R. Abraham ibn Ezra (1089 or 1092-93- c. 1164 or 1167), who rejects this Midrashic interpretation of the verse, quotes R. Sa‘adiah Gaon (882-942), who claimed that all three terms (Sinai, Paran and Seir) refer to Har Sinai. According to this approach, the verses are only describing (in poetic fashion, by repeating the name of Har Sinai in its various forms) the giving of the Torah by God at Sinai. The ibn Ezra adds that the verse speaks only about the children of Israel. Moshe’s blessing consisted of general praise of the children of Israel as a whole, and subsequently a blessing for each individual tribe.


Interestingly, Ramban (1194-1270) also interprets this verse in a manner different than Rashi, although he rejects the ibn Ezra’s approach as well. Ramban writes:


And He shone upon them from Seir: For after they journeyed from Sinai the cloud abode in the wilderness of Paran (Numbers 10:12), and from there Moses sent the spies, as it is said: And Moses sent them from the wilderness of Paran (ibid. 13:3). As a result of the spies’ report, the people were banished, and there was no divine communication to Moses until they came to Seir, at the border of the children of Esau, at the end of the forty years… He appeared from Mount Paran- He regarded them and placed their needs in light of His countenance emanating from Mount Paran. The sense thereof is as follows: the beginning of their entry into the great wilderness was from Paran…then God shone forth upon them to see what they needed in the great and dreadful wilderness (Deuteronomy 8:15) {Ramban: Deuteronomy, Chavel ed., pp. 372-73.}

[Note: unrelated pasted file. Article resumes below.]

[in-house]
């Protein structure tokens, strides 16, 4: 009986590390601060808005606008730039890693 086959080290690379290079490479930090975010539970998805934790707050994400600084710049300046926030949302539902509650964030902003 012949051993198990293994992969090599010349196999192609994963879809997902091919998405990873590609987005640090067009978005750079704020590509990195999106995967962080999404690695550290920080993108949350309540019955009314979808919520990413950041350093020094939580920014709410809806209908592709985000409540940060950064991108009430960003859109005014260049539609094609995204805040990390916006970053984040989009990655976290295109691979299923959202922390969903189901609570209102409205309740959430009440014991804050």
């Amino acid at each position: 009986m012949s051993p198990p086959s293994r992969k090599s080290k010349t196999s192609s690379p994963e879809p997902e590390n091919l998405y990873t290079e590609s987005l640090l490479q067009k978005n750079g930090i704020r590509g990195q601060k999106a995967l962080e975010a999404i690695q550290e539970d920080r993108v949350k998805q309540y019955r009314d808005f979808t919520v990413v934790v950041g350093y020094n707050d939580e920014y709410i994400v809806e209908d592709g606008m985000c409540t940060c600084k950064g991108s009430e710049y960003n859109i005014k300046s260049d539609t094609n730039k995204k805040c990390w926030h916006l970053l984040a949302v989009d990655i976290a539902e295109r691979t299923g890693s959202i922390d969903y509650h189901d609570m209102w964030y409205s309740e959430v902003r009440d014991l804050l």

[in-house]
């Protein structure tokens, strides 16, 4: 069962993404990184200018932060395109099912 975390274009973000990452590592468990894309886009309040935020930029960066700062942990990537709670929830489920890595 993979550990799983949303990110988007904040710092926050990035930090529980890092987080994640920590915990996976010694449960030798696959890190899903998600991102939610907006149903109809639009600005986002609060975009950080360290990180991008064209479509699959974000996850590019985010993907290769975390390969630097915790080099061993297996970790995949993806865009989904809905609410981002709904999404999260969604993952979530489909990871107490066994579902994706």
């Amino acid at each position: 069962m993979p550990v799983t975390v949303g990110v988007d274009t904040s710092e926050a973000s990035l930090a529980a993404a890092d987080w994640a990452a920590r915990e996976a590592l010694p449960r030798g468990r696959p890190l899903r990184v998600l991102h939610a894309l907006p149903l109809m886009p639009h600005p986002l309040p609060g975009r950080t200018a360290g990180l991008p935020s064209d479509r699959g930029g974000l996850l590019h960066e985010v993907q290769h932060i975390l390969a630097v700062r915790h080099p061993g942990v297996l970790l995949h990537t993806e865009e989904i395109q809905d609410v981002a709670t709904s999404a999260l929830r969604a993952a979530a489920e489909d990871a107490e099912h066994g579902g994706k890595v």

In other words, God continued to guide the children of Israel after their receipt of the Torah, through their sojourn in the desert, from Sinai, to Paran, to Seir. Although specific communication through Moshe stopped in the intervening years, God’s guidance, His hashgahah peratit, never left the children of Israel. Although Ramban quotes the Midrash that Rashi quotes at the end of his remarks, he clearly point towards another explanation. Before his death, Moshe was proclaiming the eternal Providence that God maintained over his people, and that would continue after Moshe’s death.